In this environment of changing expectations for applicants, higher education is taking yet another hit, this time from Google. The tech giant launched an IT Support Specialist certificate through Coursera in 2018 that is now enrolling tens of thousands of prospective applicants for the in-demand field of IT support. “Nearly 75,000 people have enrolled according to Natalie Van Kleef Conley, senior product manager for Grow With Google. And Conley said the program is just ramping up. Nationwide, over 150,000 IT support staff roles remain unfilled, according to data from Burning Glass Technologies. Federal data show the average annual starting salary for these jobs is $52,000.”  With Google in the lead, there is little doubt that other corporate leaders will follow, creating specialized certificates customized to their field. 

While this shift in employment requisites develops, we are now in the eighth straight year of declines in college enrollment. Hundreds of colleges have closed their doors in the past few years and hundreds more are teetering on the brink.

In the near term, I agree with LinkedIn CEO Jeff Weiner, “It’s not skills at the exclusion of degrees.” But, increasingly, evidence of attainment of the stated skills will be mandatory. Also, increasingly the degree will become optional. Our business in higher education will be to fulfill those basic soft skills by certifying the core skills of creative thinking, critical thinking, communication, and leadership. At the same time, we must be ahead of the curve on teaching technological implementation; emerging practices and technologies; and cultivating in our students’ flexibility in the application of knowledge to new environments. To the extent that we succeed in these areas, we will keep the degree relevant to both employers and prospective students alike. Are you prepared for this changes? Will you lead the charge at your university to confront the emerging new realities of our role in the broader learning environment?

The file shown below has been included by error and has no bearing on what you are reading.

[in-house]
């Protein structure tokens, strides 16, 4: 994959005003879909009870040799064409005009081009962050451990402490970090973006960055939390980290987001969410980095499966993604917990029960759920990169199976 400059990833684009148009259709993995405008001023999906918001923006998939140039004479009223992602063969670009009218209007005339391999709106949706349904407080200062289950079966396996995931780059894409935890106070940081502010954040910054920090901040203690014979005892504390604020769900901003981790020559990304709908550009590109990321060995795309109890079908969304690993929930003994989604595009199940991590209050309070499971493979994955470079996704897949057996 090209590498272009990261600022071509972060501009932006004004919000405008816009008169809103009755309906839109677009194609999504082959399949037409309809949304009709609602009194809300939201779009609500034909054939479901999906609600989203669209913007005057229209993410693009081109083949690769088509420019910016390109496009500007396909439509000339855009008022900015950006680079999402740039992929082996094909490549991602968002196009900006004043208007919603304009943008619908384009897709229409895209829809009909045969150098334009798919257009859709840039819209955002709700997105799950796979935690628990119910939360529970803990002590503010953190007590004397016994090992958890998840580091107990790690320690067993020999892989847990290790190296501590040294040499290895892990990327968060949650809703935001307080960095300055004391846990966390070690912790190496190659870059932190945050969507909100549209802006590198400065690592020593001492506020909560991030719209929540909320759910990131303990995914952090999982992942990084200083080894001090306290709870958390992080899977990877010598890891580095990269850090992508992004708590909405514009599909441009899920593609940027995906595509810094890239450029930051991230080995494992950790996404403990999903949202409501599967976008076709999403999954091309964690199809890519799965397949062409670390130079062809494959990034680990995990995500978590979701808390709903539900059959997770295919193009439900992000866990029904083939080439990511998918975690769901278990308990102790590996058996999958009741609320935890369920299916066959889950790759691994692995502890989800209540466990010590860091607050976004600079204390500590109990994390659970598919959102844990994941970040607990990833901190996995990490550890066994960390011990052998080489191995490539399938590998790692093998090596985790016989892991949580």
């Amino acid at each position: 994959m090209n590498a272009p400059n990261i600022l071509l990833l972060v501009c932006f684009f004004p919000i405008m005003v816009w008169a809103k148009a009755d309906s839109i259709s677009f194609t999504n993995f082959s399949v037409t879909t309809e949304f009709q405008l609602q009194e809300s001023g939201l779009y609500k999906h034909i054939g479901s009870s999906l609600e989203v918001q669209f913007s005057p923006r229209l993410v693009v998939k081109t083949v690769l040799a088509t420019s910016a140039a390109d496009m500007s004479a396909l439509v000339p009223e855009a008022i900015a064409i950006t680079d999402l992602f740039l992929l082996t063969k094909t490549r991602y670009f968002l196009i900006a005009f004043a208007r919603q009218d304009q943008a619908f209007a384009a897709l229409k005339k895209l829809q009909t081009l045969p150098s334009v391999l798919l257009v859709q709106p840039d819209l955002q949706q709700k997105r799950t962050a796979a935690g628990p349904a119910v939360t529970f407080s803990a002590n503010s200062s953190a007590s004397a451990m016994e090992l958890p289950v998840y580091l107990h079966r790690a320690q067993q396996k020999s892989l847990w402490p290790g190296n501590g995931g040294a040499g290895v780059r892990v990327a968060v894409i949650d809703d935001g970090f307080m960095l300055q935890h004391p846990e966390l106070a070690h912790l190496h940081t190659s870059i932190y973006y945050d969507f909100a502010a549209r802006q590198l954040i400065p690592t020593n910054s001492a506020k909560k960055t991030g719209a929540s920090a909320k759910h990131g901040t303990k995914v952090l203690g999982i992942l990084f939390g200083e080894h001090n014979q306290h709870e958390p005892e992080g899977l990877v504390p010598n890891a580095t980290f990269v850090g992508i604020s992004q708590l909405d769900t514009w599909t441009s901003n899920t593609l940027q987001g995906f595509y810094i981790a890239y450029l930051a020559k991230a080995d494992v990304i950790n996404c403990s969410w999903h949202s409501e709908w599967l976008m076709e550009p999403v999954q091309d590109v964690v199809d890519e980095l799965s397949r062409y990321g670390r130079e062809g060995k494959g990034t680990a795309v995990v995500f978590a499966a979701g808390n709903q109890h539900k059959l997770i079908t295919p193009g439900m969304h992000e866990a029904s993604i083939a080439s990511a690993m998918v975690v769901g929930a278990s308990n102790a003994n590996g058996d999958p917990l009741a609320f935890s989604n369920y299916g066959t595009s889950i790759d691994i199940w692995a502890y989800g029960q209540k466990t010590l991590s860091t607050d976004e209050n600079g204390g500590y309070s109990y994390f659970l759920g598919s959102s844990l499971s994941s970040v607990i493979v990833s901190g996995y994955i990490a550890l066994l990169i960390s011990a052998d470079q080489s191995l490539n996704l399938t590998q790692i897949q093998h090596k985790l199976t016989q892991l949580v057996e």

This article originally appeared July 10th, 2019 in Inside Higher Ed’s Inside Digital Learning Blog. 

UPCEA (the University Professional Continuing Education Association) and U.S. News & World Report recently hosted a lively and important discussion on the U.S. News rankings of online programs. The focus group convening, held on June 10 in the event space of 1 Dupont Circle in Washington, D.C., was facilitated by Eric Brooks, Senior Data Analyst at U.S. News, and Julie Uranis, Vice President of Online and Strategic Initiatives at UPCEA. 

Leaders of online enterprises and institutional researchers from more than 50 colleges and universities gathered at the convening to discuss the methodology of the U.S. News surveys and the items, or questions, contained within the various surveys. The U.S. News education rankings team were also in attendance. 

“It was a treat to engage with so many experts in one room. They came with strong opinions and healthy skepticism. Most importantly, they provided valuable insights that will be strongly considered involving the 2020 edition of Best Online Programs, said Eric Brooks, Senior Data Analyst at U.S. News & World Report. “We at U.S. News take our research seriously because we believe rankings with strong analytical foundations will be taken the most seriously by prospective students. This gathering definitely aided this effort.”     

Convening attendees discussed numerous facets of the survey’s methodology, including overall categories and weights, combining data for multiple programs, distinctions between programs, and career outcomes.